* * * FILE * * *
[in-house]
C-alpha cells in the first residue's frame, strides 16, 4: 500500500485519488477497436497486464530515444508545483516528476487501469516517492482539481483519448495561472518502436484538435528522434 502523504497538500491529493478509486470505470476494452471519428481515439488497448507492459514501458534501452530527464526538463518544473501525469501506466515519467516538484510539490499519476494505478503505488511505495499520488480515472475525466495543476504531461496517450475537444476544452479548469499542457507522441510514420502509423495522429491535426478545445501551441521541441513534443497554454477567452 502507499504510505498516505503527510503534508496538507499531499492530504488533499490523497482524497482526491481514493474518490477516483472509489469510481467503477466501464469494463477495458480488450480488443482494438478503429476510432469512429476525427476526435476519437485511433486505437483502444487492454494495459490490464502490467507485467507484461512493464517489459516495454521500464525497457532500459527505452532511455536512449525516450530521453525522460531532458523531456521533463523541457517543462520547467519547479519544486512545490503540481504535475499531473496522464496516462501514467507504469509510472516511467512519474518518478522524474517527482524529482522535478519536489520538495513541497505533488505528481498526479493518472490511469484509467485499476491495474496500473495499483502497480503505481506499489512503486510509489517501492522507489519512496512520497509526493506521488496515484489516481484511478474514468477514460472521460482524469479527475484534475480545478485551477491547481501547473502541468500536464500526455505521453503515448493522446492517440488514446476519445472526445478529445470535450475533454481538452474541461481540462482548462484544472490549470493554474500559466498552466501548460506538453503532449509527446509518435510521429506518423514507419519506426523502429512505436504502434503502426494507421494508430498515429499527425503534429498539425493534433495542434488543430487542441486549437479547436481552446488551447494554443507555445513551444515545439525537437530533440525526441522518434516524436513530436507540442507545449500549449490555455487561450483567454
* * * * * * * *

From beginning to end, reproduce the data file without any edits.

[in-house]
C-alpha cells in the first residue's frame, strides 16, 4: 500500500485519488477497436497486464530515444508545483516528476487501469516517492482539481483519448495561472518502436484538435528522434 502523504497538500491529493478509486470505470476494452471519428481515439488497448507492459514501458534501452530527464526538463518544473501525469501506466515519467516538484510539490499519476494505478503505488511505495499520488480515472475525466495543476504531461496517450475537444476544452479548469499542457507522441510514420502509423495522429491535426478545445501551441521541441513534443497554454477567452 502507499504510505498516505503527510503534508496538507499531499492530504488533499490523497482524497482526491481514493474518490477516483472509489469510481467503477466501464469494463477495458480488450480488443482494438478503429476510432469512429476525427476526435476519437485511433486505437483502444487492454494495459490490464502490467507485467507484461512493464517489459516495454521500464525497457532500459527505452532511455536512449525516450530521453525522460531532458523531456521533463523541457517543462520547467519547479519544486512545490503540481504535475499531473496522464496516462501514467507504469509510472516511467512519474518518478522524474517527482524529482522535478519536489520538495513541497505533488505528481498526479493518472490511469484509467485499476491495474496500473495499483502497480503505481506499489512503486510509489517501492522507489519512496512520497509526493506521488496515484489516481484511478474514468477514460472521460482524469479527475484534475480545478485551477491547481501547473502541468500536464500526455505521453503515448493522446492517440488514446476519445472526445478529445470535450475533454481538452474541461481540462482548462484544472490549470493554474500559466498552466501548460506538453503532449509527446509518435510521429506518423514507419519506426523502429512505436504502434503502426494507421494508430498515429499527425503534429498539425493534433495542434488543430487542441486549437479547436481552446488551447494554443507555445513551444515545439525537437530533440525526441522518434516524436513530436507540442507545449500549449490555455487561450483567454